Listening to Cramer last night he made two facts about coal abundantly clear. First, natural gas is beginning to be quite cost competitive. At $2.70/MM BTU, NG is pretty much equivalent to coal in cost. Coal right now is running, in the east, about $2.20/MM BTU. However, NG is cheaper to transport and doesn't require scrubbers. So, I think NG and coal are pretty close.
Secondly, the EPA is very anti-coal. If their latest rounds of cuts are implemented, the demand for coal is going to drop.
re: the EPA Better watch that! They already PO 'd Louisiana and south Texas...and I'm pretty much 'Green Party' on the environment. (Not that the Obama administration was going to carry those, anyway.)
Here is one example (in one area) if one just searches a bit... Time will tell as usual. (and things do change - my sis and husband are engineers in Nuke bus - she in safety and decommissioning... things looked promising until Japan's disaster and now A. Companies hiring Engineers from overseas - importing... she is hanging on contract by contract he retired early)....
(as well read below on LNG changes)
Friday, February 24, 2012
Debate Surrounds Race to Export America’s Natural Gas
Some U.S. manufacturers, utilities and consumer advocates worry exporting gas will drive up electricity prices and deepen reliance on coal.
Energy companies are honing plans to export natural gas faster than President Obama can call the United States the “Saudi Arabia of natural gas,” and that’s raising new questions about the country’s energy policies.
Multinational energy firms and some economists say exporting natural gas is a no-brainer: the cost of producing natural gas in the United States has plummeted with the explosion in shale gas production, while prices remain high elsewhere in the world. That means exports could ease the U.S. trade deficit while stimulating job growth.
But some U.S. manufacturers, utilities and consumer advocates counter that exporting natural gas will drive up electricity prices, deepen reliance on dirtier coal and discourage investment in domestic manufacturing. A government study released last month reinforced their concerns. The independent Energy Information Administration (EIA) predicts that U.S. natural gas prices could jump 36 to 54 percent if every export plan currently on the table goes through. Electricity prices could rise 2 to 9 percent, the report says.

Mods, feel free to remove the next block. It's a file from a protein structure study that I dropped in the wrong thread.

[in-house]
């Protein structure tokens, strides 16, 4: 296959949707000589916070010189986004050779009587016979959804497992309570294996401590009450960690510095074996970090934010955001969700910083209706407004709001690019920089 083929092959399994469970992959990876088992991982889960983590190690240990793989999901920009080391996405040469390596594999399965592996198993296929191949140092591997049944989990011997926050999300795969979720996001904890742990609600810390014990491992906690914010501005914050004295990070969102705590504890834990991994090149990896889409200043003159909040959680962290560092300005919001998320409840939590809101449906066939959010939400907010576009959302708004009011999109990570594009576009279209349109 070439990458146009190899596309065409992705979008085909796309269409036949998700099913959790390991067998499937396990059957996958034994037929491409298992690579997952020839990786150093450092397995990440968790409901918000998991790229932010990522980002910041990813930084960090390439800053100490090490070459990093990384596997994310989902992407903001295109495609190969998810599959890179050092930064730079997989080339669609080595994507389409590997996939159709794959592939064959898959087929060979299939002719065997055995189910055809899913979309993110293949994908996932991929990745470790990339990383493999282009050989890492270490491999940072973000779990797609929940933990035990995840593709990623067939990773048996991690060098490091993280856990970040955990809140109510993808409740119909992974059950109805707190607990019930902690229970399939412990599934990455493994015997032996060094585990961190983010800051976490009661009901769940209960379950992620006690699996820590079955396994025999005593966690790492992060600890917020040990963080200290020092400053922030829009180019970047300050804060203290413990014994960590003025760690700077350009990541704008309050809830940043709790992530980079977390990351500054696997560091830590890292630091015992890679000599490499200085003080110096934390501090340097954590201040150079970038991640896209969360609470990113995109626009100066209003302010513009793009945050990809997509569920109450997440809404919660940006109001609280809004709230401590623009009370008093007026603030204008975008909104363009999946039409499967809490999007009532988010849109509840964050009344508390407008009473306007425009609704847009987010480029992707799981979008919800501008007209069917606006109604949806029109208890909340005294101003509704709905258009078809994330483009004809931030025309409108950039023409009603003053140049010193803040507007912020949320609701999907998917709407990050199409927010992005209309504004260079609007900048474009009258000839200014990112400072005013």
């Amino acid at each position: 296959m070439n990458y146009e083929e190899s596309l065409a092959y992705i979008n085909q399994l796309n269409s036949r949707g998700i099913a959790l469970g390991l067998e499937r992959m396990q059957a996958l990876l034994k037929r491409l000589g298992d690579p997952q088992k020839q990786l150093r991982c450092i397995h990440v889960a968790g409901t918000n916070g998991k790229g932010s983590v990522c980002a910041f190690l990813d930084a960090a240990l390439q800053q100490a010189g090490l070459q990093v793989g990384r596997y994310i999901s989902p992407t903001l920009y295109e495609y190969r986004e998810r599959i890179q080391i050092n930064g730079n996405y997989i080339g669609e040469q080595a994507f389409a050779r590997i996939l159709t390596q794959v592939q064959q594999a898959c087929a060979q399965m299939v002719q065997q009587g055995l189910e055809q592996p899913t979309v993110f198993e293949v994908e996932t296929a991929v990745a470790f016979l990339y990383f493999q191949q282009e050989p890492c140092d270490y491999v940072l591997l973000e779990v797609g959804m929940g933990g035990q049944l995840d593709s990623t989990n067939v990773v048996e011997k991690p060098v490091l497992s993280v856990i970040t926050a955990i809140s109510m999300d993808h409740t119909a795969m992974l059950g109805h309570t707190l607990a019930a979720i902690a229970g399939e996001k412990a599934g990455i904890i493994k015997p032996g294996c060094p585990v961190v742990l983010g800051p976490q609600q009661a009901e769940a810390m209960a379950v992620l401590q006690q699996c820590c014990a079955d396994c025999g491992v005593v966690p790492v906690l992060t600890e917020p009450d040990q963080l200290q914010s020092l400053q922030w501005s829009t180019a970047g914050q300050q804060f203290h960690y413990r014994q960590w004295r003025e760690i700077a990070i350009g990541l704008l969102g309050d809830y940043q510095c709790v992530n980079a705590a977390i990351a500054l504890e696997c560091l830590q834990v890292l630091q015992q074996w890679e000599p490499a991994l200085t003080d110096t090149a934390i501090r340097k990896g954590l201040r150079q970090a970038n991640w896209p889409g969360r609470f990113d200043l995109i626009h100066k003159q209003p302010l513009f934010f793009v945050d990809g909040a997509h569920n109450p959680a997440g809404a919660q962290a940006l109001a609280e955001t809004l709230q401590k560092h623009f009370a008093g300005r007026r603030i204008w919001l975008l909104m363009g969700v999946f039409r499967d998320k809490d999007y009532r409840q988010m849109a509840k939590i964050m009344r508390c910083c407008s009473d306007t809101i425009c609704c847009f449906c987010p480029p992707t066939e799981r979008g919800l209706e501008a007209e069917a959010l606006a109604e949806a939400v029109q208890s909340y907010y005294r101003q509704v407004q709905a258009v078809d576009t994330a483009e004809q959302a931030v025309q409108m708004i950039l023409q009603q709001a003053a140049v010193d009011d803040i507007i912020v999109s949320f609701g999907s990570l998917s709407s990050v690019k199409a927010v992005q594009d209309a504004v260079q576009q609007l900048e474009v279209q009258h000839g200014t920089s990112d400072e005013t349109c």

Even as the debate intensifies, energy companies are laying foundations to become the first to export natural gas from the United States.
No export facilities currently exist in the continental United States, but eight companies have applied to build them. At the facilities natural gas is cooled to -260 degrees Fahrenheit, so it becomes what’s known as “liquefied natural gas,” or LNG. At 600 times less volume, LNG can be loaded onto special tankers berthed at the new facilities and shipped across the world.
The size of the proposed terminals varies, but each would process between 1 billion and 3 billion cubic feet of gas a day, according to applications they filed with the Federal Energy Regulatory Commission (FERC). If all eight were built—and that’s a big if—their combined capacity would allow them to export about 18 percent of the 67 billion cubic feet of gas the U.S. consumes in a day. Meanwhile, the Energy Information Administration expects the United States to become a net exporter of natural gas by 2016, while it’s expected to export more gas by pipeline than it imports by 2025.
It’s clear why exports tempt the industry. A thousand cubic feet of natural gas—which provides roughly the same amount of energy as a barrel of oil—currently costs $14 to $15 in Asia. In Europe, the same amount of gas sells for $8 to $9. In North America, it trades for only about $4, down 9 percent from what it was at the outset of 2011.